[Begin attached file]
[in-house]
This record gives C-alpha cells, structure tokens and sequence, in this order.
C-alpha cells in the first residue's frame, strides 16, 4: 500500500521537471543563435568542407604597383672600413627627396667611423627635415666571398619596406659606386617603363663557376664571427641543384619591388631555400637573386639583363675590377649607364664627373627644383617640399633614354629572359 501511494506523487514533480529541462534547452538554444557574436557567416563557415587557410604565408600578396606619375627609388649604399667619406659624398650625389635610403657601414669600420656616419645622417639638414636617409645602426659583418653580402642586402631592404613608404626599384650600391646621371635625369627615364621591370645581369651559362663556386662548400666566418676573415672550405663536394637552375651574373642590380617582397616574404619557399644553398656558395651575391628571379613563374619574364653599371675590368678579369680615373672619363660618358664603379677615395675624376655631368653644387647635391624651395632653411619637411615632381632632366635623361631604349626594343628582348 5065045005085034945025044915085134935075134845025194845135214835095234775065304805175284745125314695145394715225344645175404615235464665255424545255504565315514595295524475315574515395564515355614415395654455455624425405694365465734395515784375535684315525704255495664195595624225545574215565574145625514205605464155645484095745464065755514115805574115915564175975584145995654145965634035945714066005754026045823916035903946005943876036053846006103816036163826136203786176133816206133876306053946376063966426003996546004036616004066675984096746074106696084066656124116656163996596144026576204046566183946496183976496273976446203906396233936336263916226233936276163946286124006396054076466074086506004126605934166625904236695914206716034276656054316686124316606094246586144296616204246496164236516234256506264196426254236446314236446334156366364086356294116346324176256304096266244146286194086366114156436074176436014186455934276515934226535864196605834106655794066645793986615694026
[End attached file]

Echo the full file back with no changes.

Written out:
[in-house]
This record gives C-alpha cells, structure tokens and sequence, in this order.
C-alpha cells in the first residue's frame, strides 16, 4: 500500500521537471543563435568542407604597383672600413627627396667611423627635415666571398619596406659606386617603363663557376664571427641543384619591388631555400637573386639583363675590377649607364664627373627644383617640399633614354629572359 501511494506523487514533480529541462534547452538554444557574436557567416563557415587557410604565408600578396606619375627609388649604399667619406659624398650625389635610403657601414669600420656616419645622417639638414636617409645602426659583418653580402642586402631592404613608404626599384650600391646621371635625369627615364621591370645581369651559362663556386662548400666566418676573415672550405663536394637552375651574373642590380617582397616574404619557399644553398656558395651575391628571379613563374619574364653599371675590368678579369680615373672619363660618358664603379677615395675624376655631368653644387647635391624651395632653411619637411615632381632632366635623361631604349626594343628582348 5065045005085034945025044915085134935075134845025194845135214835095234775065304805175284745125314695145394715225344645175404615235464665255424545255504565315514595295524475315574515395564515355614415395654455455624425405694365465734395515784375535684315525704255495664195595624225545574215565574145625514205605464155645484095745464065755514115805574115915564175975584145995654145965634035945714066005754026045823916035903946005943876036053846006103816036163826136203786176133816206133876306053946376063966426003996546004036616004066675984096746074106696084066656124116656163996596144026576204046566183946496183976496273976446203906396233936336263916226233936276163946286124006396054076466074086506004126605934166625904236695914206716034276656054316686124316606094246586144296616204246496164236516234256506264196426254236446314236446334156366364086356294116346324176256304096266244146286194086366114156436074176436014186455934276515934226535864196605834106655794066645793986615694026